UNPACKING THE BACKPACK – Mamma Mia! Here we go again

Musical theater is back at Cherry Creek High School, and their production of “Mamma Mia” played to packed houses last weekend. Based on songs from Swedish pop band ABBA, this festive musical tells the story of 20-year-old Sophie on a Greek island about to marry her fiance Sky. Sophie doesn’t know her father, but wants him to walk her down the aisle, so unbeknownst to her mother Donna, Sophie invites Donna’s three former boyfriends, and drama ensues.   

The lead roles were perfectly cast with Bella Mitchell, bringing an adorable charm and powerful, melodic voice to the role of Sophie. Mitchell, who’s been accepted for musical theater to NYU’s elite Tisch School, put on an impressive performance, masterfully connecting soulful solo scenes to energetic ensemble pieces. “Mamma Mia” has a girls night vibe with Sophie, Donna, and Donna’s lifelong friends Tanya and Rosie, known as the Dynamos, laughing, longing, and loving their way through a tumultuous weekend.

Donna was beautifully played by Miranda Joyce, and her two backup Dynamos literally brightened the stage every time they were on it. Lexi Casey as the sassy, fun-loving Rosie and Eliana Yokomichi as the sardonic thrice-divorced Tanya absolutely owned their roles with vaudevillian-like humor. Yokomichi’s portrayal of Tanya’s clumsy elegance charmed audiences, and her boisterous flirtation with barman Pepper, played by Alex Mitchell, was hilarious. Yokomichi danced across the stage with class and sass in four-inch stiletto heels. “I’d have broken my ankle just walking in those,” one woman in the audience quipped.

The stage was literally filled all night with a huge ensemble of “Dancing Queens,” and Emily Fisher’s choreography led by dance captain Chloe Mazenko was truly a spectacle to behold. During “Voulez-vous” nearly fifty dancers smoothly glided past each other in mesmerizing layered movements, and the true beauty of the scenes was the seemingly natural and effortless interplay of the singers and dancers. Scenes with villagers just spontaneously breaking into song and dance is the magic of well-done musical theater.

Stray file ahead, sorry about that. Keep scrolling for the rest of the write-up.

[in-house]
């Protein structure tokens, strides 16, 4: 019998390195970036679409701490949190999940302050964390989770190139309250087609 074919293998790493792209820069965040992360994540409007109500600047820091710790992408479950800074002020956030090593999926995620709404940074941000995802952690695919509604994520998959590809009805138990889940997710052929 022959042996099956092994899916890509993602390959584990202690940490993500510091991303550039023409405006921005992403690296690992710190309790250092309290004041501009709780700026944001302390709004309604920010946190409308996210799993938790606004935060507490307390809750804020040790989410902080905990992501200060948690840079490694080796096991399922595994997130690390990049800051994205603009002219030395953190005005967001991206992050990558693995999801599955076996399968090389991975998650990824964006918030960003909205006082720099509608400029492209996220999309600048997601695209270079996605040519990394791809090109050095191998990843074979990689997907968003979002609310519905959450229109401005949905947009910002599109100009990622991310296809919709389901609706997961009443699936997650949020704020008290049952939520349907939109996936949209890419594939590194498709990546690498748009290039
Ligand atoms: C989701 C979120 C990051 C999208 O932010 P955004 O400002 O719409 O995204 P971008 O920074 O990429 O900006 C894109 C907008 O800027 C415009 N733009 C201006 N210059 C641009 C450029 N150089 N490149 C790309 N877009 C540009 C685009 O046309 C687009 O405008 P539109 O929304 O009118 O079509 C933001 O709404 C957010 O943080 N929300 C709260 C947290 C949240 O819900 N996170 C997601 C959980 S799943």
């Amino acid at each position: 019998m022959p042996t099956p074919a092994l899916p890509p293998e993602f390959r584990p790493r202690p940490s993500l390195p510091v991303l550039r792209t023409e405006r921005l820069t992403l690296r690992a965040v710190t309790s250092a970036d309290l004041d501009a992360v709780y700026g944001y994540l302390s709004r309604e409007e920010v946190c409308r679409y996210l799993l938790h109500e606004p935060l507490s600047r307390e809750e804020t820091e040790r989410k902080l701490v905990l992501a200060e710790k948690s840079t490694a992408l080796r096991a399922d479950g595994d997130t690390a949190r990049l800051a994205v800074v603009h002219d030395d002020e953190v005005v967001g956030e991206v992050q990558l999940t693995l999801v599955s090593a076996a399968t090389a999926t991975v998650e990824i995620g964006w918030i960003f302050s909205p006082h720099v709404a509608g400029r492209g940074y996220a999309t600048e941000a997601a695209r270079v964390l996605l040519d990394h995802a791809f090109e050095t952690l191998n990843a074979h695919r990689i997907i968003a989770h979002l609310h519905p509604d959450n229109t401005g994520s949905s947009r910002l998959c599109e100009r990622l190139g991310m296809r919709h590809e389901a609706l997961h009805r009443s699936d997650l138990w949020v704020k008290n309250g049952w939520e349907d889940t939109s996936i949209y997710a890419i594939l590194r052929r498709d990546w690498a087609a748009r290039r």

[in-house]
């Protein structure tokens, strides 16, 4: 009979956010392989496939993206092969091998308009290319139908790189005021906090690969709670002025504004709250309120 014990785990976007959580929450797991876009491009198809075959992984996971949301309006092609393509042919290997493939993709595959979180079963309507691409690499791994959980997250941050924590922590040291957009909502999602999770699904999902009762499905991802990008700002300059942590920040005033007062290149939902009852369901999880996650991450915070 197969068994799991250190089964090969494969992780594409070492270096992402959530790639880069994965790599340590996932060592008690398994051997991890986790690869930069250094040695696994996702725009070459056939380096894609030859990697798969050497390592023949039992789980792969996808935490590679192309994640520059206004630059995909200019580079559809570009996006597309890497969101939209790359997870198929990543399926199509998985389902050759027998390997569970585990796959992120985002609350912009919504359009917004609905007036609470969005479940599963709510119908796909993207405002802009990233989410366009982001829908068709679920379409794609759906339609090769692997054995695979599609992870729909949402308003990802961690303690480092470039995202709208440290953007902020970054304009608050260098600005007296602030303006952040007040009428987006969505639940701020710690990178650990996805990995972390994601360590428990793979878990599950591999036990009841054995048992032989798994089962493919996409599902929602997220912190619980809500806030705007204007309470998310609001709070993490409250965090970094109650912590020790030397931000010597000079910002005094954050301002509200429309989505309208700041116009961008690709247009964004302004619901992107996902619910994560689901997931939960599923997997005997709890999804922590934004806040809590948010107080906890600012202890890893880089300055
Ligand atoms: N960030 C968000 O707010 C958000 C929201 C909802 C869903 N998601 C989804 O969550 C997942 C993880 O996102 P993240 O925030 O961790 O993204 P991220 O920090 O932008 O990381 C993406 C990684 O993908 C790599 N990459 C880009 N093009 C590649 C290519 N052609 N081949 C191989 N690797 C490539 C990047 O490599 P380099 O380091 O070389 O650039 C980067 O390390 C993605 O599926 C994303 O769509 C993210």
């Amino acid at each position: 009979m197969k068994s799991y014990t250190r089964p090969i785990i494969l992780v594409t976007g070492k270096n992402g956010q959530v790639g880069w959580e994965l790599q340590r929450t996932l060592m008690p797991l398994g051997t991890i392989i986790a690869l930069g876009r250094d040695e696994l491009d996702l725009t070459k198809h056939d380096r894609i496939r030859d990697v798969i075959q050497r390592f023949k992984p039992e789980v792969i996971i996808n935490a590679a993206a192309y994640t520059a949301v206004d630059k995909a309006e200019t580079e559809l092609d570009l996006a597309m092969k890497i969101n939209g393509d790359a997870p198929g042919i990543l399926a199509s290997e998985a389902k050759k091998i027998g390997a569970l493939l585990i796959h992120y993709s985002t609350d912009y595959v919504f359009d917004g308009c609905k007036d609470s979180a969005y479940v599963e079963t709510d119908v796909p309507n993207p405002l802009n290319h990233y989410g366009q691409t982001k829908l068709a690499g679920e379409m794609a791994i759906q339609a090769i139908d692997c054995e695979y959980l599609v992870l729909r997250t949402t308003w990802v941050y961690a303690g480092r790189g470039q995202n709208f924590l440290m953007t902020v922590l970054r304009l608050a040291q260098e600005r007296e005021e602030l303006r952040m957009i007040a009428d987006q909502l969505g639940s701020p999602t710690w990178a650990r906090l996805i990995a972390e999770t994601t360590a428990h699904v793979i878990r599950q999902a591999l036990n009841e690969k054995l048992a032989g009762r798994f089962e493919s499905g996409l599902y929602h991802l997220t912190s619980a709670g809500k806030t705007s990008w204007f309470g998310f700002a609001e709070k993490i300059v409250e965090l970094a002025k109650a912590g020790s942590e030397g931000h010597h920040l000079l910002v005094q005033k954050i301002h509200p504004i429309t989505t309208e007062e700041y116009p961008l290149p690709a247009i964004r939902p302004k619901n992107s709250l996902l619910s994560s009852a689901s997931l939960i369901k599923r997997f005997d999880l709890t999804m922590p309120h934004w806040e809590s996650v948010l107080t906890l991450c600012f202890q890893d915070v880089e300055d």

The show was an emotional roller coaster from the energetic, joyous “Dancing Queen” to the dramatically artful “Under Attack.” In a poignant mother-daughter scene, Sophie and Donna reflect on the past, singing “Slipping Through My Fingers,” while dancers Catherine Healy and Becca Dwyer performed a poetic ballet, visually mirroring the characters’ emotions. It was a hauntingly beautiful scene of love and nostalgia. Moments later Miranda Joyce nearly brought down the house with her rendition of “Winner Takes It All.” Her soaring voicing, filled with soulful angst was a stunning moment, as her suitor Sam, played so smoothly by Jack Diamante, stands stoically across the stage, feeling her pain and longing for connection. “It literally gave me chills,” said Terri Margolies, who saw the show twice.

Donna’s other suitors wonderfully complimented the drama, with senior Caleb Meyerhoff bringing a cool vibe to former musician “Headbanger Harry,” and Hayden Noe filling the stage with his warm “aw shucks” schtick of the kind-hearted Bill. The scene where Noe’s Bill is audaciously, seductively wooed by Casey’s Rosie singing “Take a Chance on Me” was a sassy, saucy, laugh riot. It’s easy to forget these thespians are just high school kids with their mature stage presence.

The set was masterfully designed with the Fine Arts Theater transformed into a small Greek village and taverna, complete with white stucco, blue shutters, and shifting backdrops reflecting the Grecian sky. Associate set designer Dylan List and his crew created a warm, hip Mediterranean vibe, and the audience half-expected the cast to emerge soaking wet from the Aegean. They came close when the groomsmen suited up in scuba gear for a hysterical chorus in “Lay All Your Love on Me.”

Creek theater is an all-student led production, including the exquisitely detailed costumes. It’s no surprise costume designer Sarah Manos is also headed to NYU’s esteemed Tisch School. The directors pulled out all the stops at the end of the show when the entire cast hit the stage for an extended ten-minute dance extravaganza in eye-popping 70s disco costumes for the party anthem “Waterloo.” As confetti fell from the sky, some audience members waving glow sticks and wearing feather boas danced in the aisles. “I’m literally speechless,” said Creek administrator Marcus McDavid, who attended with his two Creek kids. “That was just so fun.”

Burkhart and musical director Sarah Harrison both said of the show, “We just wanted to have fun. We needed to have fun.” Mission accomplished. The thespians of Cherry Creek gave their community a night to remember. With Burkhart in just his third year at Creek, and the school’s seemingly endless line of talented kids, it appears musical theater is in great shape for many years to come. 

Michael P. Mazenko is a writer, educator, & school administrator in Greenwood Village. He blogs at A Teacher’s View and can be found on Twitter @mmazenko. Ytou can email him at mmazenko@gmail.com